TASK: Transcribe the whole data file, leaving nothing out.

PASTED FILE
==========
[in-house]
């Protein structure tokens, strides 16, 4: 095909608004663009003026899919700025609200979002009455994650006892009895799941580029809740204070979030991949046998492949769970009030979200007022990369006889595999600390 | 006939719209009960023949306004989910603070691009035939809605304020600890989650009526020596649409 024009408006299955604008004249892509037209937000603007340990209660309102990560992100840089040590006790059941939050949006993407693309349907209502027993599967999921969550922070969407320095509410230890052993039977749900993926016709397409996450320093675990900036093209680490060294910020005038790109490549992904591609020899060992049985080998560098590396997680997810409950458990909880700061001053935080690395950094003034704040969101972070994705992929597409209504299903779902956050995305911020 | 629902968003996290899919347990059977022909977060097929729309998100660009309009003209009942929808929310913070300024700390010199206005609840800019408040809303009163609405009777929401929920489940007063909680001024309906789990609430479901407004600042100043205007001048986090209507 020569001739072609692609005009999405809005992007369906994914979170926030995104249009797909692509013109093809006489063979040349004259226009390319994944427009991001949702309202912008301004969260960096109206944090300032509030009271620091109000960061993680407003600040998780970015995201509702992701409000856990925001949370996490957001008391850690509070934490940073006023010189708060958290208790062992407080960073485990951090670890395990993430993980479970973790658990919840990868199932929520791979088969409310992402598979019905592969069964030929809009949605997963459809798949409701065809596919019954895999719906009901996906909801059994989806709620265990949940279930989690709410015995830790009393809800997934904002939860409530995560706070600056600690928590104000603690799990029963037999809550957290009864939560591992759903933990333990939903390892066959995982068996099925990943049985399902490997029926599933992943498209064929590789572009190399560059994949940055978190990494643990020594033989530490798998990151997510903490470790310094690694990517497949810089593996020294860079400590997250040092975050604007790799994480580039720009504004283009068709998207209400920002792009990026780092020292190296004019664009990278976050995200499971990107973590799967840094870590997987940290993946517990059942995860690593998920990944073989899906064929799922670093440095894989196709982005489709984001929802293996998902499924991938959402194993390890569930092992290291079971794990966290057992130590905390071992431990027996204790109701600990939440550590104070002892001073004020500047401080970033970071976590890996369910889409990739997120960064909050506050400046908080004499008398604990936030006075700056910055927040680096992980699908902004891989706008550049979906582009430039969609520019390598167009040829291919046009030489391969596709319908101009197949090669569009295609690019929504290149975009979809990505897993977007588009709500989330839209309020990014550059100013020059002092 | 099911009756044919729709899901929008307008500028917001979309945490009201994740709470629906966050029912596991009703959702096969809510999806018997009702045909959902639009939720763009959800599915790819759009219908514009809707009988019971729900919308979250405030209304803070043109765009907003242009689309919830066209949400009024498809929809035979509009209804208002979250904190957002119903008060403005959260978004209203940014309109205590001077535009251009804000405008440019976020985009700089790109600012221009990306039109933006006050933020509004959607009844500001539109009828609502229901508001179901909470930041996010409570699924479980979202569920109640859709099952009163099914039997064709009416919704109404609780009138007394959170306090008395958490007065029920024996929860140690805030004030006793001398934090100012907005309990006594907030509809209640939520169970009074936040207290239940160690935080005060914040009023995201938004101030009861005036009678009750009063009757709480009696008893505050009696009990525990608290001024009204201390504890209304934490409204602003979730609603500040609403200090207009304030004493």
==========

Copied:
[in-house]
């Protein structure tokens, strides 16, 4: 095909608004663009003026899919700025609200979002009455994650006892009895799941580029809740204070979030991949046998492949769970009030979200007022990369006889595999600390 | 006939719209009960023949306004989910603070691009035939809605304020600890989650009526020596649409 024009408006299955604008004249892509037209937000603007340990209660309102990560992100840089040590006790059941939050949006993407693309349907209502027993599967999921969550922070969407320095509410230890052993039977749900993926016709397409996450320093675990900036093209680490060294910020005038790109490549992904591609020899060992049985080998560098590396997680997810409950458990909880700061001053935080690395950094003034704040969101972070994705992929597409209504299903779902956050995305911020 | 629902968003996290899919347990059977022909977060097929729309998100660009309009003209009942929808929310913070300024700390010199206005609840800019408040809303009163609405009777929401929920489940007063909680001024309906789990609430479901407004600042100043205007001048986090209507 020569001739072609692609005009999405809005992007369906994914979170926030995104249009797909692509013109093809006489063979040349004259226009390319994944427009991001949702309202912008301004969260960096109206944090300032509030009271620091109000960061993680407003600040998780970015995201509702992701409000856990925001949370996490957001008391850690509070934490940073006023010189708060958290208790062992407080960073485990951090670890395990993430993980479970973790658990919840990868199932929520791979088969409310992402598979019905592969069964030929809009949605997963459809798949409701065809596919019954895999719906009901996906909801059994989806709620265990949940279930989690709410015995830790009393809800997934904002939860409530995560706070600056600690928590104000603690799990029963037999809550957290009864939560591992759903933990333990939903390892066959995982068996099925990943049985399902490997029926599933992943498209064929590789572009190399560059994949940055978190990494643990020594033989530490798998990151997510903490470790310094690694990517497949810089593996020294860079400590997250040092975050604007790799994480580039720009504004283009068709998207209400920002792009990026780092020292190296004019664009990278976050995200499971990107973590799967840094870590997987940290993946517990059942995860690593998920990944073989899906064929799922670093440095894989196709982005489709984001929802293996998902499924991938959402194993390890569930092992290291079971794990966290057992130590905390071992431990027996204790109701600990939440550590104070002892001073004020500047401080970033970071976590890996369910889409990739997120960064909050506050400046908080004499008398604990936030006075700056910055927040680096992980699908902004891989706008550049979906582009430039969609520019390598167009040829291919046009030489391969596709319908101009197949090669569009295609690019929504290149975009979809990505897993977007588009709500989330839209309020990014550059100013020059002092 | 099911009756044919729709899901929008307008500028917001979309945490009201994740709470629906966050029912596991009703959702096969809510999806018997009702045909959902639009939720763009959800599915790819759009219908514009809707009988019971729900919308979250405030209304803070043109765009907003242009689309919830066209949400009024498809929809035979509009209804208002979250904190957002119903008060403005959260978004209203940014309109205590001077535009251009804000405008440019976020985009700089790109600012221009990306039109933006006050933020509004959607009844500001539109009828609502229901508001179901909470930041996010409570699924479980979202569920109640859709099952009163099914039997064709009416919704109404609780009138007394959170306090008395958490007065029920024996929860140690805030004030006793001398934090100012907005309990006594907030509809209640939520169970009074936040207290239940160690935080005060914040009023995201938004101030009861005036009678009750009063009757709480009696008893505050009696009990525990608290001024009204201390504890209304934490409204602003979730609603500040609403200090207009304030004493």